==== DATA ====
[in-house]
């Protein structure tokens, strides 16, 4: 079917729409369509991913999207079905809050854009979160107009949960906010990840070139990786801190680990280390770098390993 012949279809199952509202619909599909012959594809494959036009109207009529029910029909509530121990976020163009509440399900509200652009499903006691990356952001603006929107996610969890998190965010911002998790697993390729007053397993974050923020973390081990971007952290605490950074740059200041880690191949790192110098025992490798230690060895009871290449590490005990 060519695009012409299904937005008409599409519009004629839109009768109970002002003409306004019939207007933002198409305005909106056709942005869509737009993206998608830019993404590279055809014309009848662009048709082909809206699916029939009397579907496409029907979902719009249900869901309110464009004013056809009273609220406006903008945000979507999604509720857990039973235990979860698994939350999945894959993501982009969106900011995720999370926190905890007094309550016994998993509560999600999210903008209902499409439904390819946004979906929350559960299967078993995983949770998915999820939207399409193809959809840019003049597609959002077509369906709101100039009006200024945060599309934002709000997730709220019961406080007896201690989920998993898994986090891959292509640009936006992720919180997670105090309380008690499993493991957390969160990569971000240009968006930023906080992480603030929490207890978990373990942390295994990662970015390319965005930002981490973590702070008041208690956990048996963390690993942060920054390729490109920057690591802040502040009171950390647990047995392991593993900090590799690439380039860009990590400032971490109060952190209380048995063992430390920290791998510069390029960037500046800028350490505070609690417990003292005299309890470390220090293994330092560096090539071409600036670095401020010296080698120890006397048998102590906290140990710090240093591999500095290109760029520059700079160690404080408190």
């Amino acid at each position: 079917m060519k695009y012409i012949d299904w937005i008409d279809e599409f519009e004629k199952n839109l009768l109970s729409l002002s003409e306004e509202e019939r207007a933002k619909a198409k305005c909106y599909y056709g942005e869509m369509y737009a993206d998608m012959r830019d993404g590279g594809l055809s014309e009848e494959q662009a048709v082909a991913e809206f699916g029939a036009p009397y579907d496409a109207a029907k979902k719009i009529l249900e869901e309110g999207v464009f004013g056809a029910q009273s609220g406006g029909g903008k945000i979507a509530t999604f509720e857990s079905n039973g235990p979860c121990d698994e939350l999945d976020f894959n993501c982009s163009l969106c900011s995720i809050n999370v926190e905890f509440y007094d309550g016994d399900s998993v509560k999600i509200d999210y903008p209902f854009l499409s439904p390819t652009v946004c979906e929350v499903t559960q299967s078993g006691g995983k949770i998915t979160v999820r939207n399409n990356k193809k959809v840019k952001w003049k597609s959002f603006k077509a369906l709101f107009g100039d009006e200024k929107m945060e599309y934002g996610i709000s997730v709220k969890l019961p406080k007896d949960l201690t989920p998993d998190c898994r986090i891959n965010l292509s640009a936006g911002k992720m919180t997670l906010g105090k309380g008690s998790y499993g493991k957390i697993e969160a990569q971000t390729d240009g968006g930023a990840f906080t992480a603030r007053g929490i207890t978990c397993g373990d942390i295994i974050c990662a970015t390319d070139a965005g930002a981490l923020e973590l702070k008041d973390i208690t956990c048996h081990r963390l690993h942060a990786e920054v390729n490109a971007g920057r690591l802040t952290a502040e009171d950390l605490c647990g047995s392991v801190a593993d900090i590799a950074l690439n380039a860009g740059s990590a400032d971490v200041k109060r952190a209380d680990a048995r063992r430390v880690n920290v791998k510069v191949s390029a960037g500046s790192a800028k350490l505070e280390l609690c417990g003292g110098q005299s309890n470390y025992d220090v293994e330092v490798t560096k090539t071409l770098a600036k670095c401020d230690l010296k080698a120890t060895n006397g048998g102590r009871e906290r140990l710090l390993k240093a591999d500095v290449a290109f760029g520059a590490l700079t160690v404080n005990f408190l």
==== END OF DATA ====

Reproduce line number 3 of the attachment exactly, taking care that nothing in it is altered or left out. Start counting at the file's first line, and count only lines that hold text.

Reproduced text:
């Amino acid at each position: 079917m060519k695009y012409i012949d299904w937005i008409d279809e599409f519009e004629k199952n839109l009768l109970s729409l002002s003409e306004e509202e019939r207007a933002k619909a198409k305005c909106y599909y056709g942005e869509m369509y737009a993206d998608m012959r830019d993404g590279g594809l055809s014309e009848e494959q662009a048709v082909a991913e809206f699916g029939a036009p009397y579907d496409a109207a029907k979902k719009i009529l249900e869901e309110g999207v464009f004013g056809a029910q009273s609220g406006g029909g903008k945000i979507a509530t999604f509720e857990s079905n039973g235990p979860c121990d698994e939350l999945d976020f894959n993501c982009s163009l969106c900011s995720i809050n999370v926190e905890f509440y007094d309550g016994d399900s998993v509560k999600i509200d999210y903008p209902f854009l499409s439904p390819t652009v946004c979906e929350v499903t559960q299967s078993g006691g995983k949770i998915t979160v999820r939207n399409n990356k193809k959809v840019k952001w003049k597609s959002f603006k077509a369906l709101f107009g100039d009006e200024k929107m945060e599309y934002g996610i709000s997730v709220k969890l019961p406080k007896d949960l201690t989920p998993d998190c898994r986090i891959n965010l292509s640009a936006g911002k992720m919180t997670l906010g105090k309380g008690s998790y499993g493991k957390i697993e969160a990569q971000t390729d240009g968006g930023a990840f906080t992480a603030r007053g929490i207890t978990c397993g373990d942390i295994i974050c990662a970015t390319d070139a965005g930002a981490l923020e973590l702070k008041d973390i208690t956990c048996h081990r963390l690993h942060a990786e920054v390729n490109a971007g920057r690591l802040t952290a502040e009171d950390l605490c647990g047995s392991v801190a593993d900090i590799a950074l690439n380039a860009g740059s990590a400032d971490v200041k109060r952190a209380d680990a048995r063992r430390v880690n920290v791998k510069v191949s390029a960037g500046s790192a800028k350490l505070e280390l609690c417990g003292g110098q005299s309890n470390y025992d220090v293994e330092v490798t560096k090539t071409l770098a600036k670095c401020d230690l010296k080698a120890t060895n006397g048998g102590r009871e906290r140990l710090l390993k240093a591999d500095v290449a290109f760029g520059a590490l700079t160690v404080n005990f408190l």